Difficulties in adherence resulting in weight regain may encourage some people to try another dieting attempt and this can lead to the cycle of weight loss and weight regain being repeated. This happens in most cases of dieting-related weight loss.

The risks or the potential to overeat or gorge on non-fasting days also needs to be investigated. Diet quality is of particular significance for those who fast intermittently to ensure that all nutritional requirements are met and that the intake of some nutrients that have low intakes anyway (such as calcium) is not further compromised.

What’s more, we still need to investigate whether intermittent fasting is a safe weight-loss strategy, especially for people with diseases such as diabetes. Starvation-type diets have side-effects such as dehydration, anxiety, irritability, tiredness and lethargy and whether we should be looking out for these in the 5:2 diet remains to be determined.

Intermittent fasting is reported to be effective among those who have used it for weight loss and it seems to be as effective as an energy-restricted diet in the short term. It may be a viable weight-loss option for some people but we need to research its effects beyond those reported, especially since many of these effects are anecdotal at present.

It’s best to follow healthy eating dietary guidelines and seek advice from your doctor before embarking on intermittent fasting as a weight-loss strategy.

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37 Comments sorted by

  1. Gary Cassidy

    Monash University

    Interesting, thanks.
    Since physical activity is a great thing for our health (exclusive to diet), the effects of 5:2 diet on physical activity should also be considered.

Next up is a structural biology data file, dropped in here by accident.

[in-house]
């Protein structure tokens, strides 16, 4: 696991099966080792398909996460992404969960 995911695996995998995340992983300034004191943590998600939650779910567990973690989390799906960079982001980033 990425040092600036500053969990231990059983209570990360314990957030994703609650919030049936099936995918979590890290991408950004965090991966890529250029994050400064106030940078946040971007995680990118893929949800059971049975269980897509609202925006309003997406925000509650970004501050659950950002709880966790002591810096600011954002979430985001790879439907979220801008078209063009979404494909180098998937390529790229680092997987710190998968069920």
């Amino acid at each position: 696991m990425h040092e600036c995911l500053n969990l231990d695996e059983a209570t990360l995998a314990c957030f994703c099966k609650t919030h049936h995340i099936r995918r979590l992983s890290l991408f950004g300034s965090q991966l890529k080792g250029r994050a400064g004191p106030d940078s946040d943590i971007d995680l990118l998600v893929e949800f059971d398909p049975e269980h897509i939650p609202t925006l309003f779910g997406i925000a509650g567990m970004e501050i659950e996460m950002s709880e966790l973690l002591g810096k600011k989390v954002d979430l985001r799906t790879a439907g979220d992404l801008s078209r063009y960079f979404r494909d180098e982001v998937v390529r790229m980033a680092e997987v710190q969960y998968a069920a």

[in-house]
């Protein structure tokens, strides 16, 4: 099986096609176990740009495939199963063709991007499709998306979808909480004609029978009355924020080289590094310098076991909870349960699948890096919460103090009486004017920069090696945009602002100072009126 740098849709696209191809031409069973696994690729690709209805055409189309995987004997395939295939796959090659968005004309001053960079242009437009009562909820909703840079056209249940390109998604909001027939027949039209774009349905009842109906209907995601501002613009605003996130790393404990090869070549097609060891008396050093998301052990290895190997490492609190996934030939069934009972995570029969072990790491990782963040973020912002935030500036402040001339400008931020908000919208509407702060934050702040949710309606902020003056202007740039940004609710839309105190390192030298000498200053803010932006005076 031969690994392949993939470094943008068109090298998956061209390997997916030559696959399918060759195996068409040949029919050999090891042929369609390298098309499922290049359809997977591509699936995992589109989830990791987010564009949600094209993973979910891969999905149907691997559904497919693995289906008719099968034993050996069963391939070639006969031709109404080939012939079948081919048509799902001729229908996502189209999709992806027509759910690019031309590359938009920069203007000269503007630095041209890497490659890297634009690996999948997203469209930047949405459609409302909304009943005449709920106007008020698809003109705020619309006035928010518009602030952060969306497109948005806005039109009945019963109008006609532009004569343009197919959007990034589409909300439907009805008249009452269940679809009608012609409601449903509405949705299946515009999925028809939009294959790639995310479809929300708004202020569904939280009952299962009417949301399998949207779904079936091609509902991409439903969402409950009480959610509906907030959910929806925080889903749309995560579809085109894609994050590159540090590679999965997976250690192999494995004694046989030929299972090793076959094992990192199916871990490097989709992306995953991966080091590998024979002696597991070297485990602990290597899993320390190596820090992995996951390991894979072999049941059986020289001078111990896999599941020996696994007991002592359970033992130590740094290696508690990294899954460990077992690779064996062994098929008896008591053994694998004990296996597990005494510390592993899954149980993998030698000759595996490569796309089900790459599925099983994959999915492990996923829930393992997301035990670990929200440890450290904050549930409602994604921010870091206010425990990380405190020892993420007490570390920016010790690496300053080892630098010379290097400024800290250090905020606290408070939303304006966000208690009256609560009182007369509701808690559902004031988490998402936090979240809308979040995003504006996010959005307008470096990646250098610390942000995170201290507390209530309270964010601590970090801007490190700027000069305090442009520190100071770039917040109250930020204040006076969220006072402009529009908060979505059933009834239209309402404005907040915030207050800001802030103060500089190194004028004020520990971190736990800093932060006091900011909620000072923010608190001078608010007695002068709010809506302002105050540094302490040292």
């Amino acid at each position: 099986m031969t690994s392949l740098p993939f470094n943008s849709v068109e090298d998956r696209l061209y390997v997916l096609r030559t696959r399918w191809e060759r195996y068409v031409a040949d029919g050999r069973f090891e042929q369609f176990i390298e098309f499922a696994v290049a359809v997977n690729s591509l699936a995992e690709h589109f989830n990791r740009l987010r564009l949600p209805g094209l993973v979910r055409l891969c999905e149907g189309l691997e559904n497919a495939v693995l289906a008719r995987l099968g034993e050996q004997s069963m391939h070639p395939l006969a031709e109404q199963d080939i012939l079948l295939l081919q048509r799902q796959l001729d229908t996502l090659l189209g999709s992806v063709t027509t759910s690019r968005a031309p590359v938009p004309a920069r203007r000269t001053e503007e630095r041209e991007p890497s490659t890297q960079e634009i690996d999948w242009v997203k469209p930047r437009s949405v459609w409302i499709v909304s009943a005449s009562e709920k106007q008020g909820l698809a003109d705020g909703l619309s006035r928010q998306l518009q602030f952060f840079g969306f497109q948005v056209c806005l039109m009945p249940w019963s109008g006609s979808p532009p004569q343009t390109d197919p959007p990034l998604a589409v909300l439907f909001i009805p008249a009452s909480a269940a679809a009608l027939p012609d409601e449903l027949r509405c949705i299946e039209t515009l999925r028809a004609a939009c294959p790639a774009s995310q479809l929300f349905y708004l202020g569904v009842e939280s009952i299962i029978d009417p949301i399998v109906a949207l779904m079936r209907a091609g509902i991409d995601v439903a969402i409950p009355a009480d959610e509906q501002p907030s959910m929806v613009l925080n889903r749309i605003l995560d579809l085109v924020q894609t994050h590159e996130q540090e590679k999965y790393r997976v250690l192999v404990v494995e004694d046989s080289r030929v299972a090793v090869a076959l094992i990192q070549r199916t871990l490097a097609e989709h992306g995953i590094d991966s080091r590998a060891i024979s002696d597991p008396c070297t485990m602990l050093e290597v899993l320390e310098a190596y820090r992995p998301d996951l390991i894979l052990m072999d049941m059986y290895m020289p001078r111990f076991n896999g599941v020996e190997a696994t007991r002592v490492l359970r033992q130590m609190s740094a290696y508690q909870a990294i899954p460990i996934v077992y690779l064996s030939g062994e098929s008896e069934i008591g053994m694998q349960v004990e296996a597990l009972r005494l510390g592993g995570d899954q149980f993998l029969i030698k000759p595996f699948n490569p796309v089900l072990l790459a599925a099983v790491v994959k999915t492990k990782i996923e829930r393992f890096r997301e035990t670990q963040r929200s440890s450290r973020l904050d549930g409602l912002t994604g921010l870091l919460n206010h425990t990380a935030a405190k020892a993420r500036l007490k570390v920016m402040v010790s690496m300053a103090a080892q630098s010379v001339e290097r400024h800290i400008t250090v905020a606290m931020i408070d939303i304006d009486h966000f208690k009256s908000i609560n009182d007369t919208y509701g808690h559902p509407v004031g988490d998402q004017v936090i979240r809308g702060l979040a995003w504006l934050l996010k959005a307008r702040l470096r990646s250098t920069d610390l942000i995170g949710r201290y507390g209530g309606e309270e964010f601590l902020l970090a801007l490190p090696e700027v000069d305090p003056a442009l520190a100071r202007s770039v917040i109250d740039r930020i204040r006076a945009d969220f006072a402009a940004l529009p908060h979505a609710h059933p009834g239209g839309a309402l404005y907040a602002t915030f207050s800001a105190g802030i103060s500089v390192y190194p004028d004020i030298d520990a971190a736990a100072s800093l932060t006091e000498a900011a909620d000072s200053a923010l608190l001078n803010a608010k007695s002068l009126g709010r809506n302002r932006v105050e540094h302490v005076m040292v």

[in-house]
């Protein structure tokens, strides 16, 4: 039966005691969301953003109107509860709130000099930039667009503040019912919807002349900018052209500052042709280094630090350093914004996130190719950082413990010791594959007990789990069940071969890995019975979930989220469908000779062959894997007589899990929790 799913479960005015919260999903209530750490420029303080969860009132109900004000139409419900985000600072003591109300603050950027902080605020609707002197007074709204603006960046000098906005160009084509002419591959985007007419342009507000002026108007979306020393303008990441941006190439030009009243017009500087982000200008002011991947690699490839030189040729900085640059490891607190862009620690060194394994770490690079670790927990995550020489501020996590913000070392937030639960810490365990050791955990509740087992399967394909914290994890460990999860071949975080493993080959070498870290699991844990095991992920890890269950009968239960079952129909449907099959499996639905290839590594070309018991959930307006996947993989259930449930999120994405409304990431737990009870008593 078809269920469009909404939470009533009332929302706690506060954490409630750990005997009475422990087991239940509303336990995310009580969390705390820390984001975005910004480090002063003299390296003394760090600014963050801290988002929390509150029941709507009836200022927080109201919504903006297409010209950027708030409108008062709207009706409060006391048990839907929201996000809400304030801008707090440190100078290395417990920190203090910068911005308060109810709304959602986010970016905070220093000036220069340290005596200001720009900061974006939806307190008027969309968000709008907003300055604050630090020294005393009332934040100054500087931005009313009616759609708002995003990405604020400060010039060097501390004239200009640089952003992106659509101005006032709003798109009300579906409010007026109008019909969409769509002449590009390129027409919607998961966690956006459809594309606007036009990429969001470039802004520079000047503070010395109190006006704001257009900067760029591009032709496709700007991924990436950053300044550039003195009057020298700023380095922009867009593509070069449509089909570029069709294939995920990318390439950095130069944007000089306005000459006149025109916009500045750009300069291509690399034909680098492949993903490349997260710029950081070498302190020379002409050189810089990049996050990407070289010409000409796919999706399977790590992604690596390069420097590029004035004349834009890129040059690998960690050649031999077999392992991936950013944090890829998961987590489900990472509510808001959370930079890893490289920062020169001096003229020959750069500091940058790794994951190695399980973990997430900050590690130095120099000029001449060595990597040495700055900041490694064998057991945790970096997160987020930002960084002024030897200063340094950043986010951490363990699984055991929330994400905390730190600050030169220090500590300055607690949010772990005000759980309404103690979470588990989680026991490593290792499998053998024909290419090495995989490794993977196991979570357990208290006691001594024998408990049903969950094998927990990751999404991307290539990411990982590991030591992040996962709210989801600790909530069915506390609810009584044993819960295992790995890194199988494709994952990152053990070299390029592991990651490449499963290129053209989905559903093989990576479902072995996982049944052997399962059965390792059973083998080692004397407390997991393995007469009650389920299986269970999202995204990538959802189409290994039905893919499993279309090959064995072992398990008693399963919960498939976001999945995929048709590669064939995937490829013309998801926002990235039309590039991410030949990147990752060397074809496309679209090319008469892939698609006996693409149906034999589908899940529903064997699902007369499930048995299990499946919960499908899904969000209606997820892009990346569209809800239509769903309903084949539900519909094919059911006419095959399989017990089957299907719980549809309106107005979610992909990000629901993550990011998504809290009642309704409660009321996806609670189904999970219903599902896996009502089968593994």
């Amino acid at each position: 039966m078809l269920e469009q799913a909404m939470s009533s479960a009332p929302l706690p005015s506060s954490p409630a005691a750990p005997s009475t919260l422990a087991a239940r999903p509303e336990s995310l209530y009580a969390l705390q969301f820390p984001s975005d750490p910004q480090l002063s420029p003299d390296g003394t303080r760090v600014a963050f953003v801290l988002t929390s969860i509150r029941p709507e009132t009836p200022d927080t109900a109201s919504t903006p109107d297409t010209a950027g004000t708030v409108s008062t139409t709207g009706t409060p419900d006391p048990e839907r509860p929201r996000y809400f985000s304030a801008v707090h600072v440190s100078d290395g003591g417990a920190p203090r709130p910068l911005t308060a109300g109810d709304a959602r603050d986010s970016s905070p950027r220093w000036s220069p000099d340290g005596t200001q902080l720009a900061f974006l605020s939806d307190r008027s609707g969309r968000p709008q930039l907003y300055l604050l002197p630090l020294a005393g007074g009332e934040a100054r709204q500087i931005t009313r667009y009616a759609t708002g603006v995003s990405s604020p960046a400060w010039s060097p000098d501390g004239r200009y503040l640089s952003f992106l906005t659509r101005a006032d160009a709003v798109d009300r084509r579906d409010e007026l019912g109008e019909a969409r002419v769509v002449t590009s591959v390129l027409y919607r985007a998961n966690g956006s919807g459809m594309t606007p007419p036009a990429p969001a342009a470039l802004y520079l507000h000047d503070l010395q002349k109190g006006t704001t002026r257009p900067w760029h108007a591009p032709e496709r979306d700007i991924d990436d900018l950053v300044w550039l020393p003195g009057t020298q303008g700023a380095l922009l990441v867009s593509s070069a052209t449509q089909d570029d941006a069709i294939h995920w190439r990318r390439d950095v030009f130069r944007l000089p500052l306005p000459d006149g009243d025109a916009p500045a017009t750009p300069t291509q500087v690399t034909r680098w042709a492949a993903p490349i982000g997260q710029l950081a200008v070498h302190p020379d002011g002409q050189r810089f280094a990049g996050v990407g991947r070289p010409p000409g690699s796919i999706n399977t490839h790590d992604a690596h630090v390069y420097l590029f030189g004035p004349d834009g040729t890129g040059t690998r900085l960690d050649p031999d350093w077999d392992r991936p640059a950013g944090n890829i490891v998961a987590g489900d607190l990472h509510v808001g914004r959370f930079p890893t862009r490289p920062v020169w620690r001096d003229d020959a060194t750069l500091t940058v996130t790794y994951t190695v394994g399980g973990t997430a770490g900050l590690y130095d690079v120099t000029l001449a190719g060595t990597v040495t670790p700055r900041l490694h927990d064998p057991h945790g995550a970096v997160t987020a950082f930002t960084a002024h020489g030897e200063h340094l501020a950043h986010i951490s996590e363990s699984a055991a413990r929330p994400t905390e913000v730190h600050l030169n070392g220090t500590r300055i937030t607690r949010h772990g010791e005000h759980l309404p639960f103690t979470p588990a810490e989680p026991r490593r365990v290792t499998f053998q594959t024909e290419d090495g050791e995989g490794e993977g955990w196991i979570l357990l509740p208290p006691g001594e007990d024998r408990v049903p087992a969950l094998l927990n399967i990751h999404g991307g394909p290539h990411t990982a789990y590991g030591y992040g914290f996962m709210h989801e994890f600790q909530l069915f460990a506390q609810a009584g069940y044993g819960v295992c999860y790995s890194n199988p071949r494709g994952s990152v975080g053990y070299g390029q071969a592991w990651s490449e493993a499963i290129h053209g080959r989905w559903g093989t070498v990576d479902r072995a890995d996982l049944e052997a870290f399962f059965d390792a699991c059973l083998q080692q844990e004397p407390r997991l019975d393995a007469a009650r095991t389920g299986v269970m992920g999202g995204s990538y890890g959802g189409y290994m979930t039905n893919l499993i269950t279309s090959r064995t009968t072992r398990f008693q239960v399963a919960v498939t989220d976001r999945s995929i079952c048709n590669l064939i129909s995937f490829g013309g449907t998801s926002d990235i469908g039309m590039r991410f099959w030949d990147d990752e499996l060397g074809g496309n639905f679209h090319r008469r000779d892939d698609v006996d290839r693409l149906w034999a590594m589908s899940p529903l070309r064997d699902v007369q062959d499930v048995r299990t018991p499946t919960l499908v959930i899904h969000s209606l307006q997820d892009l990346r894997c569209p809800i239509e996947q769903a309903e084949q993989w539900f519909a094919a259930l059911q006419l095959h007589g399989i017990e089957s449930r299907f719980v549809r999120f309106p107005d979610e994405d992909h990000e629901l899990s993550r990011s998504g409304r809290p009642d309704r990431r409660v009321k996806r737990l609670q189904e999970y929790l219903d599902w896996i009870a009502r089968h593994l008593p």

Does anxiety of energy conservation in the day prior to fasting discourage activity?
    Do the fasting days result in less impuse fo r physical activity?
    Is there carry-over lethargy in the days post fasting which lead to lower pysical activity?
    Are some people already sedentary enough that for them it doesn't matter?

    1. Barry Walker


      In reply to Gary Cassidy

      I have more-or-less followed the 5-2 diet over the last six weeks for the possible health benefits. I'm not religious about the fasting days but usually manage to restrict calories to about 600. I've lost about half a kilo in weight and about a cm or so of belly girth, which is more important to me.

      I have well controlled Type 2 diabetes so I'm watching blood sugar levels with interest. So far I seem to be seeing a small decrease. I'll get a blood test in a few months to check cholesterol and lipids. I'm hoping to drop the statin and metformin regime but I'll be monitoring the results closely.

      Interestingly I find no decrease in energy and fitness levels - in fact possibly the reverse. So in answer to Gary's question, it doesn't seem to be an issue in my case. I'm a little more eager to get out there and walk or exercise.

      Although I don't look forward to the fasting days, I can contemplate continuing indefinitely if I see benefits in the blood chemistry.

    2. Andrea Shoebridge

      logged in via Facebook

      In reply to Barry Walker

      I also have found I have more energy after beginning the 5:2 regimen a couple of months ago and, as per comment below, eat more discerningly on the five days than I used to, not consciously but because that's what my body wants. I have no idea if I've lost weight, but some girth has gone although, as with other comments, it was the preventative benefits for assorted health conditions that enthused me to begin 5:2 rather than weight loss

    3. Peter Horan